The previously mentioned Cunning patent discloses a flexible, one piece, corrugated, roof ridge ventilator having a plurality of longitudinally extending peaks and valleys with side walls extending therebetween. This corrugated ventilator includes upwardly and outwardly turned flanges extending continuously along its outer edges to prevent entry of moisture into the roof vent. As illustrated, the corrugated ventilator is installed with many nails to retain its corrugated shape.

DISCLOSURE OF INVENTION

An object of the present invention is to provide an improved roof ridge ventilator that has particular utility in the construction of residential and commercial buildings.

In carrying out the above object and other objects of the invention, the roof ridge ventilator has a one piece cover member of an elongated shape including a pair of flaps and a hinge unitary with the flaps and including a longitudinal groove therebetween to permit pivotal movement in order to allow use of the ventilator on roof ridges of different angles. This cover member has an upper surface over which cap shingles are secured, normally by nailing through the ventilator. A pair of vents are respectively located beneath the pair of cover member flaps. Each vent has openings to permit air circulation and also has an interior baffle structure that deflects the air flow to limit entry of foreign particles through the roof ridge.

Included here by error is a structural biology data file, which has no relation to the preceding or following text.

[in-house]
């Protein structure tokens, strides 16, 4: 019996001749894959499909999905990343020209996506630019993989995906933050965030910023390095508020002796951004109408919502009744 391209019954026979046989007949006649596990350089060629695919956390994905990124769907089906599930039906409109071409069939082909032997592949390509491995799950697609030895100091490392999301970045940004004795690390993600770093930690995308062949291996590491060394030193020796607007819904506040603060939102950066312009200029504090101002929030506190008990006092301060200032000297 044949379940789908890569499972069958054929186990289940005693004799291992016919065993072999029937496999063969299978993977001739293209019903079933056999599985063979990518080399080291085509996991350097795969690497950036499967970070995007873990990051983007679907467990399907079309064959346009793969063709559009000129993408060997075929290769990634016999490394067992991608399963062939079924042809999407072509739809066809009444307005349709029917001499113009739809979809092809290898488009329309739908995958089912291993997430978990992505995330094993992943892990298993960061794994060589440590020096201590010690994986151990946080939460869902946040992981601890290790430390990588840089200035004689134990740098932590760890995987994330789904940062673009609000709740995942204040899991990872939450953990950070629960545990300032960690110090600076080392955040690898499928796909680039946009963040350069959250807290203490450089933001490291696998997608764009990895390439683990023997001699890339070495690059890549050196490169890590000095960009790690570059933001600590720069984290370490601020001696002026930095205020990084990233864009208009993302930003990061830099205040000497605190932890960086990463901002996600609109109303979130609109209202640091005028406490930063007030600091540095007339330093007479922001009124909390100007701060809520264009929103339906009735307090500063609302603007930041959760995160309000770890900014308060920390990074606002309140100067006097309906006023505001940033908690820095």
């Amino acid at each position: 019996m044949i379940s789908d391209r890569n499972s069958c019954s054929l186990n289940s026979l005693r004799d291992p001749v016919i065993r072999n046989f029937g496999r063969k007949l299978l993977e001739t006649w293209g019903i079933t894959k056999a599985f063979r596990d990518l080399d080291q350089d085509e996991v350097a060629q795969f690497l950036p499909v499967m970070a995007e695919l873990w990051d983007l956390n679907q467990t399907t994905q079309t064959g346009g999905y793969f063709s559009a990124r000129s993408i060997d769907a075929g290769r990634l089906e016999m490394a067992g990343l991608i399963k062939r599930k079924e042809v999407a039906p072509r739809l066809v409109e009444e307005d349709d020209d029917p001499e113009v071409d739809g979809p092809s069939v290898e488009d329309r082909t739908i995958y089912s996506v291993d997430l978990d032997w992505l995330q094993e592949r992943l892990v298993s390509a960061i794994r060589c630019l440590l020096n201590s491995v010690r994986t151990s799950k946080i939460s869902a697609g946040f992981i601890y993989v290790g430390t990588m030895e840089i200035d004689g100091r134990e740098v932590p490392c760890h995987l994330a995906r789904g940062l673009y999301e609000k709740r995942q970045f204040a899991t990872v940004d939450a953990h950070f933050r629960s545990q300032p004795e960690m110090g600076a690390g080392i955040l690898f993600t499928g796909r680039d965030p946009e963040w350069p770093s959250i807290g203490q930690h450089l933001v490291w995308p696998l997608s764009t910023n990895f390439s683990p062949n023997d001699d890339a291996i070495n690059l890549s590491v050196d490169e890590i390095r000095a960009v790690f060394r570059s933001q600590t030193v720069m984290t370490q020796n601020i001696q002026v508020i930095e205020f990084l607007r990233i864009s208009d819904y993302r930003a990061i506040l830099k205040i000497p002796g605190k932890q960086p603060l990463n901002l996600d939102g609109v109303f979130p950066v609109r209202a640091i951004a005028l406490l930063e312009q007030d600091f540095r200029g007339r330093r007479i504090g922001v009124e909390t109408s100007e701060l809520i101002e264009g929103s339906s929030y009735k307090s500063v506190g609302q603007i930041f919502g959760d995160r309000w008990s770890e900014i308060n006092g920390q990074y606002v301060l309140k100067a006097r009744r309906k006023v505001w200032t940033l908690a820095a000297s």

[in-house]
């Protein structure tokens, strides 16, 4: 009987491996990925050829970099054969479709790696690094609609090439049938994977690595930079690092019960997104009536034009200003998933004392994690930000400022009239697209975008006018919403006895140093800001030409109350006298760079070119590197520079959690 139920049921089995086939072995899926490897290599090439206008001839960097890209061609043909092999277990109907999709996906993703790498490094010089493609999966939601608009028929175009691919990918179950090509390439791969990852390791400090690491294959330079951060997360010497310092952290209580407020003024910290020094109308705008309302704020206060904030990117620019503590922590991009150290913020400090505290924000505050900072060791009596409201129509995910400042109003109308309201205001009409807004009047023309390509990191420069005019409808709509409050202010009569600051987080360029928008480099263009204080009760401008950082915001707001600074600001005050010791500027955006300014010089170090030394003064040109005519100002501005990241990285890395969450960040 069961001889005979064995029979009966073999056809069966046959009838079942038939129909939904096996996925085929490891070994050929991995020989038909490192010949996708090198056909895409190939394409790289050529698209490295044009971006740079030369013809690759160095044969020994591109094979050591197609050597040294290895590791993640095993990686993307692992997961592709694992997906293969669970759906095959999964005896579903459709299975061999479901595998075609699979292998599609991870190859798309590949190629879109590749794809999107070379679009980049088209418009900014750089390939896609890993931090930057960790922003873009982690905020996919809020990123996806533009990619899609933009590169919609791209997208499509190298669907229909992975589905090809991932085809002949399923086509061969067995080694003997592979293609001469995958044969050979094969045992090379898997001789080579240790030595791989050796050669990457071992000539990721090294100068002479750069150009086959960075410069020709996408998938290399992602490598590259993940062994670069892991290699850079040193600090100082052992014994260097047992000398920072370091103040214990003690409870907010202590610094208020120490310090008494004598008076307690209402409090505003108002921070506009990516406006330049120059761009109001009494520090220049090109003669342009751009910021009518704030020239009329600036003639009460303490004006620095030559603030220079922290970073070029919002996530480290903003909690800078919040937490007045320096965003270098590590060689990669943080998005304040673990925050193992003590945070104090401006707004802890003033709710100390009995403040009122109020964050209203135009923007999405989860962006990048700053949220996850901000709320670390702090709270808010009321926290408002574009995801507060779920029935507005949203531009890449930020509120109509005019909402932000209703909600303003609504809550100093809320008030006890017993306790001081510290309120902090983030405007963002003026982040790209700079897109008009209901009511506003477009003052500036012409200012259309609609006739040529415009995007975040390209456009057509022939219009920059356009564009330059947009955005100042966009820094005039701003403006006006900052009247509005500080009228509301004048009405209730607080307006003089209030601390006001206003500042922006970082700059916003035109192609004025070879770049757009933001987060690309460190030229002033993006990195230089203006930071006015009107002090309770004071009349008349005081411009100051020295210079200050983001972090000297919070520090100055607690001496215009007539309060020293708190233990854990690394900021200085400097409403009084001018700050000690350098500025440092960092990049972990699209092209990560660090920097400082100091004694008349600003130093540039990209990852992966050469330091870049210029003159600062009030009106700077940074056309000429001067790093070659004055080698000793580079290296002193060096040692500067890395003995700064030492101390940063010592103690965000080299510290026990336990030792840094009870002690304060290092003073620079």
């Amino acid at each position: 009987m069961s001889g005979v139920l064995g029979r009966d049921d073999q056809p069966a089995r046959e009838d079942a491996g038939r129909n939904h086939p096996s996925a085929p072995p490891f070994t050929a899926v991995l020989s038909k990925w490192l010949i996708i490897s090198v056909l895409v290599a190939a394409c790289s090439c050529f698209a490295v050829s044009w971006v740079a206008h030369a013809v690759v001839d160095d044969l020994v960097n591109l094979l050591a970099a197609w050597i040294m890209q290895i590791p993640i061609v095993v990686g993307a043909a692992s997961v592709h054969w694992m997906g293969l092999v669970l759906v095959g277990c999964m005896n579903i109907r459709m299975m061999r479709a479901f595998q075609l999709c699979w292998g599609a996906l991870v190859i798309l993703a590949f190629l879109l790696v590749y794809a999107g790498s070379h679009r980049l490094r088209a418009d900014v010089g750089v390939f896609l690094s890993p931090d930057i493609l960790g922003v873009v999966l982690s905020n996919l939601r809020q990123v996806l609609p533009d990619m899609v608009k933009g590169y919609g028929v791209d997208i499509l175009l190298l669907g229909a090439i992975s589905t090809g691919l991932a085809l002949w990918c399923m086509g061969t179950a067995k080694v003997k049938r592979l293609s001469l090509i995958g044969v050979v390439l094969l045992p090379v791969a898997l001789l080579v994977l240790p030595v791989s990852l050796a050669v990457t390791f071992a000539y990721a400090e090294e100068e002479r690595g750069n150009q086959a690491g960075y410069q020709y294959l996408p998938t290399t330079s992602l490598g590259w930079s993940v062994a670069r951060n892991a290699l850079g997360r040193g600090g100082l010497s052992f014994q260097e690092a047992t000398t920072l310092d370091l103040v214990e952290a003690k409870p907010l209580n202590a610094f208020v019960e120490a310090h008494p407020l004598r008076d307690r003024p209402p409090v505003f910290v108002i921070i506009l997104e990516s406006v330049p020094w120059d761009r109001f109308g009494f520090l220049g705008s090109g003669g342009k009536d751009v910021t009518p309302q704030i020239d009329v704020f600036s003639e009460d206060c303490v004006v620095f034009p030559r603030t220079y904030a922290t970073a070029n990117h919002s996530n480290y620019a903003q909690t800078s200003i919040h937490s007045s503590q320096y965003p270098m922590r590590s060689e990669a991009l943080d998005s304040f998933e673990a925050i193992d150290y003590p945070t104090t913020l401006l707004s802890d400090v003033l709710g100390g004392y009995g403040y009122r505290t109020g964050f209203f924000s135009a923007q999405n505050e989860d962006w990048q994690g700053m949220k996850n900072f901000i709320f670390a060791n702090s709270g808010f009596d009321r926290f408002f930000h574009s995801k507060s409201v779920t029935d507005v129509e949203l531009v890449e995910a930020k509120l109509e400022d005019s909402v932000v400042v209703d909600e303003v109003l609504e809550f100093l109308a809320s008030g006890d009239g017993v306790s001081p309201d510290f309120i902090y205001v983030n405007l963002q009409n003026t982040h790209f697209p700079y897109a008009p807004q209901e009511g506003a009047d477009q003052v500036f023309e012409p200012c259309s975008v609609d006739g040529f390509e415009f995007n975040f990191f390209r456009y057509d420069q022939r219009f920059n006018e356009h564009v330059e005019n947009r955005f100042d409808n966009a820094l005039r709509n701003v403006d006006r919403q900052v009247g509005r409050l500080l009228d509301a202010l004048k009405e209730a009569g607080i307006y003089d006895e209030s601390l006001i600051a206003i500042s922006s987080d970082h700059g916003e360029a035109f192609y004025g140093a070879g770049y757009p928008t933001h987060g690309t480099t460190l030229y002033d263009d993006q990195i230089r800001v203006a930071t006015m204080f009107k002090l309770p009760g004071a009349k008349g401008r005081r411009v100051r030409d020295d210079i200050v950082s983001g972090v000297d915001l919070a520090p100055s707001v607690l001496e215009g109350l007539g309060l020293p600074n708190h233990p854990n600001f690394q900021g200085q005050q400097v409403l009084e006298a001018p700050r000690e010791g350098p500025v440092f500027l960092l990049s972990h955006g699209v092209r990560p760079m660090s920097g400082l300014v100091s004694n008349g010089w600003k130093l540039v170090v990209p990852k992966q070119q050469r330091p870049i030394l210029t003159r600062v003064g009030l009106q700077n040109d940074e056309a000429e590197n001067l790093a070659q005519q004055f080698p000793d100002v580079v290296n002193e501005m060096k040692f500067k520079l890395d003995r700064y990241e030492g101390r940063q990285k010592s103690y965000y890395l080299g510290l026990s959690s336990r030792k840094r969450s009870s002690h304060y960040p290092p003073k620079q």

Both the cover member and vents are preferably made from a suitable plastic. The most preferred plastic is polypropylene which emits bug repelling odors so that insects and bugs are discouraged from nesting or entering the roof through the ventilator.

The cover member of the ventilator has a lateral width substantially the same as the width of a standard cap shingle. When secured over the upper cover member surface, a standard cap shingle will also conform to the pitch of the roof.

A pair of outwardly and downwardly projecting, extensions are preferably attached along longitudinal outer edges of the cover member flaps and extend beyond the edges of the standard cap shingle. These extensions prevent water from entering the ventilator and provide a watershed to deflect water onto the shingles which will extend below the roof ridge ventilator.